We know and understand the love of God through Jesus Christ because it is through Jesus that we see God’s love put into action for sinners. God’s love for us becomes observable through Jesus and through Him we are made partakers of God’s grace.
The fullness of God is ours! The fullness of God’s love is showered upon us through Jesus and His work. We are forgiven and now live as God’s children. Through the working of the Holy Spirit we have been brought to faith, put off the old man of our sin, and now live in Christ and He in us. As Paul said, “I have been crucified with Christ; it is no longer I who live, but Christ lives in me” (Galatians 2:20). If Christ lives in us then the fullness of God has been brought to us and lives in us!
This is not to say that we all now have a little bit of God in us or that we have the fullness of God living in such a way that we are now God and man and have become “Christs” like Jesus. Rather, we have the fullness of God in that we have become temples of the Holy Spirit and we seek to live in a way that is befitting for the dwelling place of God. We have the fullness of God in us because our hearts and lives are ruled by the Son of God and we seek to follow Him. We have the fullness of God in us because our dreams, hopes, and aspirations rest on our beloved Father who has adopted us as His own children through Christ Jesus.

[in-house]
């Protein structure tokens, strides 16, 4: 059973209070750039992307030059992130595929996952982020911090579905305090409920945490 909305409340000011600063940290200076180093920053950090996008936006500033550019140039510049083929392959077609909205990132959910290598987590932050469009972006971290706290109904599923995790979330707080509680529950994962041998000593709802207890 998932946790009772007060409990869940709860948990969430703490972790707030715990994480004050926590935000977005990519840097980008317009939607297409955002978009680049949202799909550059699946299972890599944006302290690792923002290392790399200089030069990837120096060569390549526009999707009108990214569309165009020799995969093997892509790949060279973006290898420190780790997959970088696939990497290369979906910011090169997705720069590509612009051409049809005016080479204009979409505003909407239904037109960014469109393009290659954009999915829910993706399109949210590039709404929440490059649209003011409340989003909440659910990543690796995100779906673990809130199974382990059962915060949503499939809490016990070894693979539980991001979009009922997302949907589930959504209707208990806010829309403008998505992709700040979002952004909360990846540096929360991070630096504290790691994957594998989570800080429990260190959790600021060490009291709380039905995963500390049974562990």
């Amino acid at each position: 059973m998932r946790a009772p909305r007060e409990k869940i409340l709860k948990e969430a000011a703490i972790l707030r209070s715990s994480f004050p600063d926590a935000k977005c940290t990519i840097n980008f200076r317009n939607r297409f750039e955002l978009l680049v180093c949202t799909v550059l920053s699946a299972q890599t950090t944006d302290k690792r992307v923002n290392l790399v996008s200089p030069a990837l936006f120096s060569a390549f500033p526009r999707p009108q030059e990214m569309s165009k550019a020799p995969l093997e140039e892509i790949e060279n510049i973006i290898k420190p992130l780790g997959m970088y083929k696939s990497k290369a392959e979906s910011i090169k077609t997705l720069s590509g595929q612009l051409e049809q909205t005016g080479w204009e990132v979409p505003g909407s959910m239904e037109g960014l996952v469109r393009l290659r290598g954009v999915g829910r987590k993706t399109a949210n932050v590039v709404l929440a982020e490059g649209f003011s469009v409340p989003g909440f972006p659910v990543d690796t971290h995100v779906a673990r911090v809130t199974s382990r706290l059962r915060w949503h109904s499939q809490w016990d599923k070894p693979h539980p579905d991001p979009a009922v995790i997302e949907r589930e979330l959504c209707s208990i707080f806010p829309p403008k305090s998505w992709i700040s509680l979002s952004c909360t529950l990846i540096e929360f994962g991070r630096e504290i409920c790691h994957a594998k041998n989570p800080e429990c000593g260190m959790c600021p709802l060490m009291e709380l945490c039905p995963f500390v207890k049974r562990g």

We are joined to the almighty and holy God as His beloved children. We have the Triune God living and active in our hearts and lives. This is made possible through the miracle of the incarnation which joined man and God in Christ Jesus. It is accomplished through Jesus’ work of redemption which brings us to God and makes us holy in His sight. We have the fullness of God through Him. Jesus did all of this so that we could “be His own and live under Him in His kingdom and serve Him in everlasting righteousness, innocence, and blessedness, even as He is risen from death, lives and reigns in all eternity” (Luther’s explanation to the 2nd article of the Apostles’ Creed).
Who is Jesus? True God and true Man. Knowing this what shall we do? Believe that He is who He is. Stand firm against all empty theories. Put our complete trust in His work and forgiveness. Rejoice to know Him and love Him. Amen.
Ministry by Mail is a weekly publication of the Church of the Lutheran Confession. Subscription and staff information may be found online at www.clclutheran.org/ministrybymail.
All scripture quotations, unless otherwise indicated, are taken from the New King James Version®. Copyright © 1982 by Thomas Nelson, Inc. Used by permission. All rights reserved.